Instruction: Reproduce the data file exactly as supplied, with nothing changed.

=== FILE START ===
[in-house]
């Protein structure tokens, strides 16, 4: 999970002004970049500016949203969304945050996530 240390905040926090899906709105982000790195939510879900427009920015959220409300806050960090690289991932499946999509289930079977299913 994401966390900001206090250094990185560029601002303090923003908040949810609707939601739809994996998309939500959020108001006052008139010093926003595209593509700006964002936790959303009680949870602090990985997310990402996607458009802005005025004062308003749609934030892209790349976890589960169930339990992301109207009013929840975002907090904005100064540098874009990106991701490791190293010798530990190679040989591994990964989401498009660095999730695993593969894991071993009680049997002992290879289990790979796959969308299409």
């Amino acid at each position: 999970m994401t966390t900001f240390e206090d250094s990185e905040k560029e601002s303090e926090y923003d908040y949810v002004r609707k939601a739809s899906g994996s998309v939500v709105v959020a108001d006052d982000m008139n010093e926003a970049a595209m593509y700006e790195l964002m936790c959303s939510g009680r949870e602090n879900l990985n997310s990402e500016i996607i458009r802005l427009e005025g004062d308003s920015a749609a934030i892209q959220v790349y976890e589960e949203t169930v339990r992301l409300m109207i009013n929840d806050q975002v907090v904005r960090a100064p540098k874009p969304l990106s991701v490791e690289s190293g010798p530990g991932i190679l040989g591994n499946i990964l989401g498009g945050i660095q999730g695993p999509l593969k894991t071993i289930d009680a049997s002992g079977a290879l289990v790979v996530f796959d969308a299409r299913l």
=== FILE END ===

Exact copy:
[in-house]
């Protein structure tokens, strides 16, 4: 999970002004970049500016949203969304945050996530 240390905040926090899906709105982000790195939510879900427009920015959220409300806050960090690289991932499946999509289930079977299913 994401966390900001206090250094990185560029601002303090923003908040949810609707939601739809994996998309939500959020108001006052008139010093926003595209593509700006964002936790959303009680949870602090990985997310990402996607458009802005005025004062308003749609934030892209790349976890589960169930339990992301109207009013929840975002907090904005100064540098874009990106991701490791190293010798530990190679040989591994990964989401498009660095999730695993593969894991071993009680049997002992290879289990790979796959969308299409």
């Amino acid at each position: 999970m994401t966390t900001f240390e206090d250094s990185e905040k560029e601002s303090e926090y923003d908040y949810v002004r609707k939601a739809s899906g994996s998309v939500v709105v959020a108001d006052d982000m008139n010093e926003a970049a595209m593509y700006e790195l964002m936790c959303s939510g009680r949870e602090n879900l990985n997310s990402e500016i996607i458009r802005l427009e005025g004062d308003s920015a749609a934030i892209q959220v790349y976890e589960e949203t169930v339990r992301l409300m109207i009013n929840d806050q975002v907090v904005r960090a100064p540098k874009p969304l990106s991701v490791e690289s190293g010798p530990g991932i190679l040989g591994n499946i990964l989401g498009g945050i660095q999730g695993p999509l593969k894991t071993i289930d009680a049997s002992g079977a290879l289990v790979v996530f796959d969308a299409r299913l």